Causes and degrees of hearing loss vary widely, as do methods of communication.

Being deaf or hard of hearing can affect students in several ways. They may have difficulty following lectures in environments with poor acoustics or in which the speaker talks softly, rapidly or unclearly. They may find it difficult to simultaneously watch demonstrations and follow verbal descriptions, particularly if they are watching sign language interpreters, reading captioning or reading lips.  In-class discussions may also be difficult to follow or participate in, particularly if the discussion is fast-paced.

Related Accommodations

  • Assistive technology
  • Notetaking
  • Interpreters/captioning

You can help students who are deaf or hard of hearing by communicating clearly and directly, providing lectures and materials in alternative formats, and accommodating assistants, such as interpreters and captionists.

Suggested instructional strategies

Lecture and discussions

  • Employ the principles of universal design for learning.
  • Allow preferential or front-row seating. An unobstructed line of vision is necessary.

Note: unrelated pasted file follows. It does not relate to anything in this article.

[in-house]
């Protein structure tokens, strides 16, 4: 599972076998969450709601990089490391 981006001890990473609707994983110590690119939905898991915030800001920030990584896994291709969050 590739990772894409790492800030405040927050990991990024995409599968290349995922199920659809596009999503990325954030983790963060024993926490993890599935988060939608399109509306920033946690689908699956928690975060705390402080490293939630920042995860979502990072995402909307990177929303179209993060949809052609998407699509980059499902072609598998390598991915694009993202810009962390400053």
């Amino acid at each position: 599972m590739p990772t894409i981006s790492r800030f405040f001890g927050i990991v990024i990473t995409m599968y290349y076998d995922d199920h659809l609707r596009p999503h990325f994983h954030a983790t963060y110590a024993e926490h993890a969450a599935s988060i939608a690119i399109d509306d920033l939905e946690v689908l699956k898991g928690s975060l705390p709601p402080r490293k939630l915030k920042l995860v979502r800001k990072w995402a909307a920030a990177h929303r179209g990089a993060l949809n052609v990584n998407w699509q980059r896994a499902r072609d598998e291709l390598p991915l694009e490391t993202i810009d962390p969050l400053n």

• Arrange for a convenient seating position for the interpreter or transcriber.
  • The interpreter or captionist is in the classroom to facilitate communication.  Do not engage the interpreter or captionist in class activities or ask him or her to take on unrelated tasks.
  • When using an interpreter, speak directly to the person who is deaf, not the interpreter.
  • Direct your comments to the front of the class, and try to avoid speaking when you write on the board or walk around the room.
  • It is important to remember that a student who is using an interpreter, who is lip reading or who is reading real-time captioning cannot simultaneously look down at written materials or take notes. Describe the written or projected text.
  • Repeat the comments and questions of other students, especially those from the back rows. Acknowledge who has made the comment so the student and/or interpreter can follow the conversation.
  • Eliminate unnecessary background noise.
  • Assist the student in locating a notetaker if requested.
  • Face people with hearing impairments so they can see your lips. Avoid talking while chewing gum or eating.
  • Speak clearly at a normal volume unless a student requests that you speak more loudly.

Media and communication

  • Provide access to alternative formats for course materials.
  • Provide videos or films with captioning. If captioning is not available, an interpreter is the next best option. If an interpreter is present, make sure he or  she is visible. For post-production captioning, consult with the Disability Center for assistance
  • Use e-mail communication as an effective, easy means of communicating.
  • Be aware that for many deaf students, English is a second language. American Sign Language, which has a very different grammatical structure, may be the student’s first language. You may see grammatical and sentence-structure errors in written assignments.